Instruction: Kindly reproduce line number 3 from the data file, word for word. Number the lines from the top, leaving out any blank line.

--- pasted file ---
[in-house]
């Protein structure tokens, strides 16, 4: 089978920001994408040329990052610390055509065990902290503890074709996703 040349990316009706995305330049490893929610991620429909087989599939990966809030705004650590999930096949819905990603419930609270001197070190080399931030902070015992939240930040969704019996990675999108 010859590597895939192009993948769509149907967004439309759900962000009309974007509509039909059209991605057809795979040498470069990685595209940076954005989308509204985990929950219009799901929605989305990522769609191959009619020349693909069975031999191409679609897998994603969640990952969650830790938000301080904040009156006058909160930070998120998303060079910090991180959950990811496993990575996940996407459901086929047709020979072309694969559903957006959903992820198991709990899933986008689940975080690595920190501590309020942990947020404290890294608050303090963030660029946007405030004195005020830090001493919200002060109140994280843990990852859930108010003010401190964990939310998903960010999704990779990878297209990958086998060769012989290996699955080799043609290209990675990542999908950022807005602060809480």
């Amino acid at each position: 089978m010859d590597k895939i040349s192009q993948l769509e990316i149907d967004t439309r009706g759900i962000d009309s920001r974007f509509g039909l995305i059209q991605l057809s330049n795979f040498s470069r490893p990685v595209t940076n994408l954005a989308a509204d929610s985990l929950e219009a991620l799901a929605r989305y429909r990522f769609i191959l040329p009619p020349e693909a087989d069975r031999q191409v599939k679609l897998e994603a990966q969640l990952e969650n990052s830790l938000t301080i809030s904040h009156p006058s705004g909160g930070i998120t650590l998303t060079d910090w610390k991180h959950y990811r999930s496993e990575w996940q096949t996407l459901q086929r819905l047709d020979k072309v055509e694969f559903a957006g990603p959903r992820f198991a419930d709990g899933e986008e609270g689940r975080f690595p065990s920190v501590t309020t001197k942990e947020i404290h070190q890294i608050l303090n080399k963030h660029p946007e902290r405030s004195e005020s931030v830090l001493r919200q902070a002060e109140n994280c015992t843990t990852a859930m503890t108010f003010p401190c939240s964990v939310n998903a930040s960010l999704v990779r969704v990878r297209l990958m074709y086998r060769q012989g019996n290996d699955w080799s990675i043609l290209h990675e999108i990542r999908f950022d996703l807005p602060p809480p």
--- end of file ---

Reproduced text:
């Amino acid at each position: 089978m010859d590597k895939i040349s192009q993948l769509e990316i149907d967004t439309r009706g759900i962000d009309s920001r974007f509509g039909l995305i059209q991605l057809s330049n795979f040498s470069r490893p990685v595209t940076n994408l954005a989308a509204d929610s985990l929950e219009a991620l799901a929605r989305y429909r990522f769609i191959l040329p009619p020349e693909a087989d069975r031999q191409v599939k679609l897998e994603a990966q969640l990952e969650n990052s830790l938000t301080i809030s904040h009156p006058s705004g909160g930070i998120t650590l998303t060079d910090w610390k991180h959950y990811r999930s496993e990575w996940q096949t996407l459901q086929r819905l047709d020979k072309v055509e694969f559903a957006g990603p959903r992820f198991a419930d709990g899933e986008e609270g689940r975080f690595p065990s920190v501590t309020t001197k942990e947020i404290h070190q890294i608050l303090n080399k963030h660029p946007e902290r405030s004195e005020s931030v830090l001493r919200q902070a002060e109140n994280c015992t843990t990852a859930m503890t108010f003010p401190c939240s964990v939310n998903a930040s960010l999704v990779r969704v990878r297209l990958m074709y086998r060769q012989g019996n290996d699955w080799s990675i043609l290209h990675e999108i990542r999908f950022d996703l807005p602060p809480p």